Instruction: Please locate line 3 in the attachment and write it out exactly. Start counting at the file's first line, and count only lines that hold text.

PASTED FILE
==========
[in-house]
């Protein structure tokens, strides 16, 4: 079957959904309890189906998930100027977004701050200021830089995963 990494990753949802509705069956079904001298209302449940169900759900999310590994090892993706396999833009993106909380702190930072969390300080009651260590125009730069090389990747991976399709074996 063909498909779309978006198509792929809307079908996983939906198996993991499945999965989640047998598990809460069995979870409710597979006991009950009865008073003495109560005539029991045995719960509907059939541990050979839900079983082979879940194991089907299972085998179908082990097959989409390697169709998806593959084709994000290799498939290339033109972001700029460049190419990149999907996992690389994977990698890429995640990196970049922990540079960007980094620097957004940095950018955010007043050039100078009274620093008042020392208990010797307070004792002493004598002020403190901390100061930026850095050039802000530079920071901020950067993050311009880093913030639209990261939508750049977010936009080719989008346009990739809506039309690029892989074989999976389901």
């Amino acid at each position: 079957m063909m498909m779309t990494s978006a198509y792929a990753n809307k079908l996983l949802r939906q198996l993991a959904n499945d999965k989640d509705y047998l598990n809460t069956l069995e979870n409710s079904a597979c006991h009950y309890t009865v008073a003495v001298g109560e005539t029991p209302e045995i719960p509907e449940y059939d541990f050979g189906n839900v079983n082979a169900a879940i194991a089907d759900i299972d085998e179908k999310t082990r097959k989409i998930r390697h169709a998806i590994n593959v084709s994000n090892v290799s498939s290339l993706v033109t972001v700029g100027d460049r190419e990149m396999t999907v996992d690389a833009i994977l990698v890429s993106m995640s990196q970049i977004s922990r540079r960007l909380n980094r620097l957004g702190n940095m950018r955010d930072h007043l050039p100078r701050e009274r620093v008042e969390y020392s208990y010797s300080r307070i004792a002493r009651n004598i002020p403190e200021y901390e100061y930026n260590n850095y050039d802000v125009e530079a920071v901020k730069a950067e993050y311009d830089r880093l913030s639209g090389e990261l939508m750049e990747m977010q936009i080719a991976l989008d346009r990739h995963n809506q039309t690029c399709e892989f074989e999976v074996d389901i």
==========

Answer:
């Amino acid at each position: 079957m063909m498909m779309t990494s978006a198509y792929a990753n809307k079908l996983l949802r939906q198996l993991a959904n499945d999965k989640d509705y047998l598990n809460t069956l069995e979870n409710s079904a597979c006991h009950y309890t009865v008073a003495v001298g109560e005539t029991p209302e045995i719960p509907e449940y059939d541990f050979g189906n839900v079983n082979a169900a879940i194991a089907d759900i299972d085998e179908k999310t082990r097959k989409i998930r390697h169709a998806i590994n593959v084709s994000n090892v290799s498939s290339l993706v033109t972001v700029g100027d460049r190419e990149m396999t999907v996992d690389a833009i994977l990698v890429s993106m995640s990196q970049i977004s922990r540079r960007l909380n980094r620097l957004g702190n940095m950018r955010d930072h007043l050039p100078r701050e009274r620093v008042e969390y020392s208990y010797s300080r307070i004792a002493r009651n004598i002020p403190e200021y901390e100061y930026n260590n850095y050039d802000v125009e530079a920071v901020k730069a950067e993050y311009d830089r880093l913030s639209g090389e990261l939508m750049e990747m977010q936009i080719a991976l989008d346009r990739h995963n809506q039309t690029c399709e892989f074989e999976v074996d389901i």